Making a mistake on a piece of paper that only your teacher will see is one thing, but making a mistake out loud in front of siblings or friends is quite another. For some children even making a mistake in front of a parent or teacher is mortifying.

How To Help A ‘Reluctant Reader’

some books in a pile on a childs desk
How to help a reluctant reader

I’m no specialist in helping children to read, but I’ve put together some of the different techniques I’ve learnt over my years of teaching in the hopes that it might inspire you to try something a little different. Sometimes all it takes is a new way of looking at something or tackling something when it comes to helping your child with something they’re finding difficult.

Not all these ideas will work with every child. As I said before, every child is an individual – what works for them won’t work for a sibling or friend. Try to be patient and work it out together.

Make Reading A Special Time

a parent making time to listen to their reluctant reader read a book
Make time for reading

Listening to your child read is not the perfect time to make dinner, or send a text, or change their siblings nappy.

If your child is a reluctant reader and you want to help them then you need to find 5 or 10 minutes a day to give them your undivided attention. It doesn’t matter if you only hear them read a page if that’s all you have time for, but show them how interested you are in listening to them and the book they’re reading.

Go one step further by making reading a special time. Tell them reading time is your time together, grab their favourite cushions to sit on, make sure teddy is there to listen too. Create the feeling that this is an important occasion and make them look forward to it. You could even make them a special reading corner in their room, especially for reading time (I know I’d love to curl up in here with a good book!)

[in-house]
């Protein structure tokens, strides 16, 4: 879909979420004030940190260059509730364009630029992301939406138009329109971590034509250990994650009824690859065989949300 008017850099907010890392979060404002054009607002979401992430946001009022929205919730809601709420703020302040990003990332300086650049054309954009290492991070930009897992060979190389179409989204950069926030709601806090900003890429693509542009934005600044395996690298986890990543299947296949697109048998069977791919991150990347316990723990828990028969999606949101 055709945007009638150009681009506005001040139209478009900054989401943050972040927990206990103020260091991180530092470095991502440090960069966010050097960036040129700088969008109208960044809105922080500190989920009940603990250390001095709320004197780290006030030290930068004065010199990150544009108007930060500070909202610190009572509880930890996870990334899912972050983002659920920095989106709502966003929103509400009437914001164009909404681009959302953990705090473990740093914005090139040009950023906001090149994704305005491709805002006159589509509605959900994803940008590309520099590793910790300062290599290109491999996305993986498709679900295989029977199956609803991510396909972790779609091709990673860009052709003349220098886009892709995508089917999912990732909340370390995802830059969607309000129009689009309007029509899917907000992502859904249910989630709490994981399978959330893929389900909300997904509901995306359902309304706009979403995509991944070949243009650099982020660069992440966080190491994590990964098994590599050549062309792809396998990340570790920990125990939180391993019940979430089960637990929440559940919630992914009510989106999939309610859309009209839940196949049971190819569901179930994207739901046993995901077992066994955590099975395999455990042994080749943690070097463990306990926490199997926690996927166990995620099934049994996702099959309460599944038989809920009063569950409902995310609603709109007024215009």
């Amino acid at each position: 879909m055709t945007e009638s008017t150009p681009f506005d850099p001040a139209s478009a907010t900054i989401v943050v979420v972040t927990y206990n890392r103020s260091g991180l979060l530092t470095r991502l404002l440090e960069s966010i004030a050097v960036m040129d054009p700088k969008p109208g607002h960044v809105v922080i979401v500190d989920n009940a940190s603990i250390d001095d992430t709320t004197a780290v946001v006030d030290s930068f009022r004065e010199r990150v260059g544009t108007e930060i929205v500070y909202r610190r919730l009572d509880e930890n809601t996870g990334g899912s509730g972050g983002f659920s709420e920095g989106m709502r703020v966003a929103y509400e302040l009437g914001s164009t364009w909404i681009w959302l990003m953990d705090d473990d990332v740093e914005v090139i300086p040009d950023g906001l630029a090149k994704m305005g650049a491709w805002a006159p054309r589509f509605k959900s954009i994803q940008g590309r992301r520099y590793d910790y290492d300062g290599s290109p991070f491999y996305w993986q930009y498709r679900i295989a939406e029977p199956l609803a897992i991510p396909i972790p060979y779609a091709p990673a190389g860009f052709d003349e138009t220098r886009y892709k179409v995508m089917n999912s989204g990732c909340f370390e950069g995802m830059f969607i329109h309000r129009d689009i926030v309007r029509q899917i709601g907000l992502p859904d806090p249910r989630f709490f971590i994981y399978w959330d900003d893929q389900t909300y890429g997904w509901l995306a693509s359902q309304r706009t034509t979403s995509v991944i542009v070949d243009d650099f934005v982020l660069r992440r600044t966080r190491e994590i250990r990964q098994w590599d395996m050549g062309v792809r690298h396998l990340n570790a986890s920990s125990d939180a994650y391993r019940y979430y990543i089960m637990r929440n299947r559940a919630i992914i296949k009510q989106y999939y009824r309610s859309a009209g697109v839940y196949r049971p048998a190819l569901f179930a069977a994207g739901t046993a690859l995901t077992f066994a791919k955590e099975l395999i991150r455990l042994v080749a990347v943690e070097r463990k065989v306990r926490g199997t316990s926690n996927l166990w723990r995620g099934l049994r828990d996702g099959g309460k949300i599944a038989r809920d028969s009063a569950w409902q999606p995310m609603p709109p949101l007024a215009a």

Be Interested – Really Interested

two children reading in deckchairs
Make sure you’re really listening

Ask them questions about it like you really want to know the answer, not like you’re asking because you have to – ‘I don’t understand, why did Rabbit ask for a teddy? What do you think?’ Here are some great question prompts – just make sure you don’t read them straight from the sheet! And these are a fun way of answering questions together that incorporate a bit of a game element to reading.

Laugh at the funny parts, show them you’re sad at the sad parts. Even if it’s all an act, make it believable. You want this story to interest them so that they want to read it, so pretend to them that it’s interesting to you too – even if you’ve heard it 10 times over!

Read To Yourself, For Yourself

a woman reading a book to herself
Kids want what you want – make sure that’s a book!

Children love what we love – that’s why babies grab for your mobile phone or the remote control! Show them how much you get out of reading by showing them that you read. Even if you just pick up a book for a few minutes a day in front of them (a real book is best as that’s what you’re expecting them to read), smile or laugh when you’re reading it, show them you’re sad when you have to put it down to wash the dishes, make reading a priority and they might just follow suit!